Agon (1957) is a ballet for twelve dancers, with music by Igor Stravinsky and choreography by George Balanchine. Composition began in December 1953 but was interrupted the next year; work was resumed in 1956 and concluded on April 27, 1957; the music was first performed on June 17, 1957 in Los Angeles conducted by Robert Craft, while the first stage performance was given by the New York City Ballet on December 1, 1957 at the City Center of Music and Drama, New York (White 1979, 490). The composition's long gestation period covers an interesting juncture in Stravinsky's composing career, in which he moved from a diatonic musical language to one based on twelve-tone technique; the music of the ballet thus demonstrates a unique symbiosis of musical idioms. The ballet has no story, but consists of a series of dance movements in which various groups of dancers interact in pairs, trios, quartets, etc. A number of the movements are based on 17th-century French court dances – saraband, galliard and bransle. It was danced as part of City Ballet's 1982 Stravinsky Centennial Celebration.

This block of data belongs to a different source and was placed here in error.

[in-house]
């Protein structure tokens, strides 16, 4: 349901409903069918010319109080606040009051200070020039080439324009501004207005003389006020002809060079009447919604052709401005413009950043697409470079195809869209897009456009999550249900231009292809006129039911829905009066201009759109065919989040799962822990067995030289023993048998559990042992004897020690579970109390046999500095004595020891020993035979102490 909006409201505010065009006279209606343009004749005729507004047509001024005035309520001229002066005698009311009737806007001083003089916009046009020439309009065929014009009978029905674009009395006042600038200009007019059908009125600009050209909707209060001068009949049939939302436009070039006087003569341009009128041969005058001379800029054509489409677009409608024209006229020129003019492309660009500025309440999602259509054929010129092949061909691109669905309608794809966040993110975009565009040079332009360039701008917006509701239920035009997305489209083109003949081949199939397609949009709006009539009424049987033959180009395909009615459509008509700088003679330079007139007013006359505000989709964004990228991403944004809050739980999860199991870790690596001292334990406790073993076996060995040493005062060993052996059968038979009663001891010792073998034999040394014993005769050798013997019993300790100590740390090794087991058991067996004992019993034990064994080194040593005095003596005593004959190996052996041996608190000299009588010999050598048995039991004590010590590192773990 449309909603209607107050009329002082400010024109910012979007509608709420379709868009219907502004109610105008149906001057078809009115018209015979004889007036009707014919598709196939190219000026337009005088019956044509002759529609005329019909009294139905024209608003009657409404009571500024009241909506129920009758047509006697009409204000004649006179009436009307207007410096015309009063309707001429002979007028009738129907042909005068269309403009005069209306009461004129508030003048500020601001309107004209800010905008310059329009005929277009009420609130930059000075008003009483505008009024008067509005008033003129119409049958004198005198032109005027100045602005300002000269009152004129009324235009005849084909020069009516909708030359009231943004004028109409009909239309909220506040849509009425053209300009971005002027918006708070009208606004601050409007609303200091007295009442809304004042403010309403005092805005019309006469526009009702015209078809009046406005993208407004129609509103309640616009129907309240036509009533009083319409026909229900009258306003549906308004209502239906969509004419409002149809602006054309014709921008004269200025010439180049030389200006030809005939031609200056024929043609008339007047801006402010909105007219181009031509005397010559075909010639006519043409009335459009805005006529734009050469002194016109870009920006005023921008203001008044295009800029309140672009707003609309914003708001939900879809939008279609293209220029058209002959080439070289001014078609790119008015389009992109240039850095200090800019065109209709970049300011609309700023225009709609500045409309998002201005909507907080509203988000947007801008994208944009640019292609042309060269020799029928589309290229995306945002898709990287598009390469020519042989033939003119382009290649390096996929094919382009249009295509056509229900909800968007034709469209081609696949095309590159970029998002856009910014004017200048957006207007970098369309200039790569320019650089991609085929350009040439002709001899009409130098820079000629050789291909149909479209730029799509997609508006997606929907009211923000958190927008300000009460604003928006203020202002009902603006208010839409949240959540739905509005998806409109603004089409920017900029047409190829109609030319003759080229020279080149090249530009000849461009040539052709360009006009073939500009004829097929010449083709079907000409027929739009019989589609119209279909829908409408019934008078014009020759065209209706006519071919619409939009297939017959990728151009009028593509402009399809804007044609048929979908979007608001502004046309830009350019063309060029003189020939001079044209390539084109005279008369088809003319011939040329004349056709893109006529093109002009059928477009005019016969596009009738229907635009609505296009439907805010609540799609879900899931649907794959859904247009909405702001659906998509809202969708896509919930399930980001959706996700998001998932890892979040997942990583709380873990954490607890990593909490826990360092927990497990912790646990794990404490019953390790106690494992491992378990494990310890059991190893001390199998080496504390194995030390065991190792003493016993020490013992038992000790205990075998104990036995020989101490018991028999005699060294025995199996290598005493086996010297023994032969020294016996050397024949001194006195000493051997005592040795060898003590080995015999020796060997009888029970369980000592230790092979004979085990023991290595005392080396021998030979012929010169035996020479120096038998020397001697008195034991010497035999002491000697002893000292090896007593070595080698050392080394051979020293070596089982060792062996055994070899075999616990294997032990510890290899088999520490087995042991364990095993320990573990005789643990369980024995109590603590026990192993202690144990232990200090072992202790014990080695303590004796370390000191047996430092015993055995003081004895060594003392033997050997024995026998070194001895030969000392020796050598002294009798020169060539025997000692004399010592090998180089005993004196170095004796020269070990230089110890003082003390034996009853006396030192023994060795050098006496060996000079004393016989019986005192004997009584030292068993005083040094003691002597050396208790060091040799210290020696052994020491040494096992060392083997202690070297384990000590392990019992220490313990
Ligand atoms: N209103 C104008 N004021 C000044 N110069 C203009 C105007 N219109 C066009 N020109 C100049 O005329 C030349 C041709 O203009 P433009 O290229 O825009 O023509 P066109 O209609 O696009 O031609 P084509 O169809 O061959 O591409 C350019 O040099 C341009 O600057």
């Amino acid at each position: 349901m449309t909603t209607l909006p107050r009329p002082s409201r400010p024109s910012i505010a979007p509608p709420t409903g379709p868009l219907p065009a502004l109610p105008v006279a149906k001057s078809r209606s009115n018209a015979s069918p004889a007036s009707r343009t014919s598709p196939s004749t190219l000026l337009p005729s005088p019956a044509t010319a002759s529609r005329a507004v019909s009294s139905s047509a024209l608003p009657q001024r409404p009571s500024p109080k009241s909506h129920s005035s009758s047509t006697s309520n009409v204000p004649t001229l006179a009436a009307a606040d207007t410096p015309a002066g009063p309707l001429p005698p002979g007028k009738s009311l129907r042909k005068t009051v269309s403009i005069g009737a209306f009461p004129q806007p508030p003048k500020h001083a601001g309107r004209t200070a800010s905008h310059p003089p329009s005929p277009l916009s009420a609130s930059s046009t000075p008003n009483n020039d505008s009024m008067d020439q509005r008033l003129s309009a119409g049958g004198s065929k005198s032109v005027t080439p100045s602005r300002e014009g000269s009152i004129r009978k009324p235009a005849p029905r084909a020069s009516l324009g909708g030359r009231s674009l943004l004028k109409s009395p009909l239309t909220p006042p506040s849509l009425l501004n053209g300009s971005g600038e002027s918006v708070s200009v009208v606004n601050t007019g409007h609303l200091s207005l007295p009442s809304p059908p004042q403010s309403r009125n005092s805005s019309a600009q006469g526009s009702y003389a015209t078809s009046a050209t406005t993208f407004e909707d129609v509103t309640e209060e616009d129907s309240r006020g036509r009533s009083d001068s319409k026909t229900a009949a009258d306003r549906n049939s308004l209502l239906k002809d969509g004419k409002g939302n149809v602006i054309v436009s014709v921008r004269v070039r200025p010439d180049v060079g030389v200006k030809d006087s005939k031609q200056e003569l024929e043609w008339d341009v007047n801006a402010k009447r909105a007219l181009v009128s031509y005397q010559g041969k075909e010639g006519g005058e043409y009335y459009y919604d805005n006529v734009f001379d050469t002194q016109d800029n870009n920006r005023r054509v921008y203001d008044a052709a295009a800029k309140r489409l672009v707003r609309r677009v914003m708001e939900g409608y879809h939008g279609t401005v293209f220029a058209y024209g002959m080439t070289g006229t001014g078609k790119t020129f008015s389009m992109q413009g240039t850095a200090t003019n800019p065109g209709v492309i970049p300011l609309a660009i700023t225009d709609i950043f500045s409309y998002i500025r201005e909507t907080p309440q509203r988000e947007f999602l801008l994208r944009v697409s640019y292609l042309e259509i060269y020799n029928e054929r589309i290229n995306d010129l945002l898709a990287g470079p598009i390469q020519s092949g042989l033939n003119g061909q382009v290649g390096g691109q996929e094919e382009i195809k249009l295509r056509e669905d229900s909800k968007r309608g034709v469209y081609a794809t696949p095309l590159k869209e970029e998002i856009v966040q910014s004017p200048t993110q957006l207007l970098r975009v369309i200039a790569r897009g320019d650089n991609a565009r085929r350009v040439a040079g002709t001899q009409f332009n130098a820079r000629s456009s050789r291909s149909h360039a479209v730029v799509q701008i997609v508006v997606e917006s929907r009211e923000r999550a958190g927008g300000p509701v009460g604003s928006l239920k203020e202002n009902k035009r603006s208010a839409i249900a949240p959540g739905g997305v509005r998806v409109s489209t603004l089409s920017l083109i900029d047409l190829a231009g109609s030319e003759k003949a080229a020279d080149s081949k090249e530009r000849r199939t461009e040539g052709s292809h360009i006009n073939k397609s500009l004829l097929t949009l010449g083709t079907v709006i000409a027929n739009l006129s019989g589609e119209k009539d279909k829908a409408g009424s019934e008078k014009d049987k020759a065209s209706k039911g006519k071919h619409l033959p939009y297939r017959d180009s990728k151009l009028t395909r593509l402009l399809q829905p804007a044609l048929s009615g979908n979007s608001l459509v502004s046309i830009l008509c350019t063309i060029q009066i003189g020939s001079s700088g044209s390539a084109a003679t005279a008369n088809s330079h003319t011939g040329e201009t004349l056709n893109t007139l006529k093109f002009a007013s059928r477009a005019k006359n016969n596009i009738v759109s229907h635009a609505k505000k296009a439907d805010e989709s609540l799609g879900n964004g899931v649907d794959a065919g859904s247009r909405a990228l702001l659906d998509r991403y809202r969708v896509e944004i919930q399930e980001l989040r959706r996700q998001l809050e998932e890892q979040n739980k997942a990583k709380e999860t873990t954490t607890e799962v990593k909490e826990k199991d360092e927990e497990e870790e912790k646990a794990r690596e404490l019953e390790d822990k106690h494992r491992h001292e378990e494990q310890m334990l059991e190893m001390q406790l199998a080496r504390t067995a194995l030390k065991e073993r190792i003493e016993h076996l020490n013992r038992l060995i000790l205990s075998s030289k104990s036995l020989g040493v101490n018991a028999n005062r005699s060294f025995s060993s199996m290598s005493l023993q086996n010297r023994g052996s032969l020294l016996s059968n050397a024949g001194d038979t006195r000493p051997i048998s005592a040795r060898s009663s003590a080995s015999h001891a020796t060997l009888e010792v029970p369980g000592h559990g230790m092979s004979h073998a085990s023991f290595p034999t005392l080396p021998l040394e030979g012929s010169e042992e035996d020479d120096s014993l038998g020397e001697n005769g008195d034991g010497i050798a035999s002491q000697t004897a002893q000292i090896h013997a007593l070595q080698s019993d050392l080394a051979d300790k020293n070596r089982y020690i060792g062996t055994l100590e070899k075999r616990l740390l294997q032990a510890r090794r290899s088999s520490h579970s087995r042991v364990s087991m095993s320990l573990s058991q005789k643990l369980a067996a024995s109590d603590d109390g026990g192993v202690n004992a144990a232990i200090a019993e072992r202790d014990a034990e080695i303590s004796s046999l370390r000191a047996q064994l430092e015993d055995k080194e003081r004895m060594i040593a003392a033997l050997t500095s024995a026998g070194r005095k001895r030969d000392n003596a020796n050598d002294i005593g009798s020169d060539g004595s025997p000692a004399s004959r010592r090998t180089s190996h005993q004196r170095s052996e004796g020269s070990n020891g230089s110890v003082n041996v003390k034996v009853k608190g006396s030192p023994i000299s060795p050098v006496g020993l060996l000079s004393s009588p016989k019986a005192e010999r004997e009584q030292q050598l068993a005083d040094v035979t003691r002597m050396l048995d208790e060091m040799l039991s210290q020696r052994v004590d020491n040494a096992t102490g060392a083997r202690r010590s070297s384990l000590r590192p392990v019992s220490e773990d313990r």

Date of composition 1957 (Composition began in December 1953. Interrupted in 1954. Resumed in 1956 and achieved in 1957.)
Premiered 1957, December 1st (City Center of Music and Drama) in New York, NY, United States
Type Ballet
Approx. duration 20 minutes
Instruments Orchestra
Autotranslations beta Igor Stravinsky: Agon
Igor' Fëdorovič Stravinskij: Agon
Igor Strawinsky: Agon